Canonical, the commercial sponsor of the Ubuntu project has made great strides in making a go at Microsoft Windows’ market share. Indeed, in its recent filings with the SEC, Microst admitted facing a somewhat stiff competition from the world’s most popular Linux distro. The story however, is different with regards to Apple’s Mac OS. I strongly believe that Canonical’s Mac OS strategy is not working. This is because the underlying assumption beheind the strategy is flawed.
Mac computers are hugely expensive and anybody that goes in to buy a Mac computer is not someone that considers cost in buying a computer. Most Mac users are people that have seen a certain perceived value in the extra cash they pay for a Mac computer as against what they would have paid for a Windows PC.
Mac OS users are more of a premium market type that are prepared to pay and use an OS which they believe gives them extra value for an extra amount of money. They want something that is not common and “cheap” and will pay a premium price for it. Such people do not consider the monetary cost of what they use but rather the perceived extra satisfaction they get from paying a premium price.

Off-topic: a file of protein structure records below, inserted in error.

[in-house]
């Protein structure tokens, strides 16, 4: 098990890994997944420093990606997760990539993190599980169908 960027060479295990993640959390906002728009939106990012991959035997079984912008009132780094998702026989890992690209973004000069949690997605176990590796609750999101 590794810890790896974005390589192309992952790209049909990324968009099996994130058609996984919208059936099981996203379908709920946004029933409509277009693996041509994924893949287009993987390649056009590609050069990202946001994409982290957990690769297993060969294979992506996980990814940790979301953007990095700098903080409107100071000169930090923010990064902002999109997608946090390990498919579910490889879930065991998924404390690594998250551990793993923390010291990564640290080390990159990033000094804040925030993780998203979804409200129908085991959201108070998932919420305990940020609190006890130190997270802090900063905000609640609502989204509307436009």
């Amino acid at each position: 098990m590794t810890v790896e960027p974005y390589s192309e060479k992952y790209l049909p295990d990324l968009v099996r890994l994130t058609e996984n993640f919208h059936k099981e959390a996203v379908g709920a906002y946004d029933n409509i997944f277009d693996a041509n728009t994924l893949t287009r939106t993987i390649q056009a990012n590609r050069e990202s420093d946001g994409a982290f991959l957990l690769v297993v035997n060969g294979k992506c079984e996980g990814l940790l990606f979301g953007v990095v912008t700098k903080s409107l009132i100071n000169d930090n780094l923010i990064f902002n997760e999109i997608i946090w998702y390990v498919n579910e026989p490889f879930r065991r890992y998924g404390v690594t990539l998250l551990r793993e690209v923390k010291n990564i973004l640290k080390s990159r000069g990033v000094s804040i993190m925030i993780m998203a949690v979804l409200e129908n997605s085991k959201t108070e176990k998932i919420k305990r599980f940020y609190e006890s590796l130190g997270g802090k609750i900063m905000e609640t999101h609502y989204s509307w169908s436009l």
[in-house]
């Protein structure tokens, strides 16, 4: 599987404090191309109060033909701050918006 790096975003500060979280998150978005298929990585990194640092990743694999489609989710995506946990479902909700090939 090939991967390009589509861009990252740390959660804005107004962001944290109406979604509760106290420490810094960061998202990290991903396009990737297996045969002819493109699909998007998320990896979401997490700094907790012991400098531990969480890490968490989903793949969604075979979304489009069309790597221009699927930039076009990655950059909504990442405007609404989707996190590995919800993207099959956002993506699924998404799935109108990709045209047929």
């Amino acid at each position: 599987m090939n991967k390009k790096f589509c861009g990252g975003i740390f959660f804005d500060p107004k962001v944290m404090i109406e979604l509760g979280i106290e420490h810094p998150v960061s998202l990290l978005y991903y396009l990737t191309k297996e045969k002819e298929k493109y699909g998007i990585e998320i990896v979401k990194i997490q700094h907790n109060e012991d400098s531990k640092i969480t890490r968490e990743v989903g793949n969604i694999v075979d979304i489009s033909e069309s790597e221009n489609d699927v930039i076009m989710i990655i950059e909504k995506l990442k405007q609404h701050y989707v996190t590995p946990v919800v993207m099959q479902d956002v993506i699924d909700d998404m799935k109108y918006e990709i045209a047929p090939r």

It is in this regard that I think Canonical is getting it wrong about stealing some of Mac OS market share. To promote Ubuntu to a Mac OS user as being cheap and free will simply not sell. Such people do not care about cost. There should be a different way of telling Mac OS users about what makes Ubuntu an alternative to Mac OS other than Windows without sacrifing the perception of quality that they are used to paying a premium price for.
There is no doubt that Ubuntu is a powerful alternative to both Windows and Mac OS, a fact that most Windows users attest to after trying Ubuntu, but that message must be wrapped differently in order to deliver to Mac OS users. Canonical must not focus solely on the monetary cost of Ubuntu as a wedge to use in penetrating the Mac OS market. The theme of the strategy must rather focus on the core strengths of Ubuntu that will appeal to Mac users. That I think will help make Ubuntu more appealing to Mac users than the current strategy of focusing on the monetary cost alone.
Do you have any ideas on how to market Ubuntu to Mac OS users? Share your thoughts.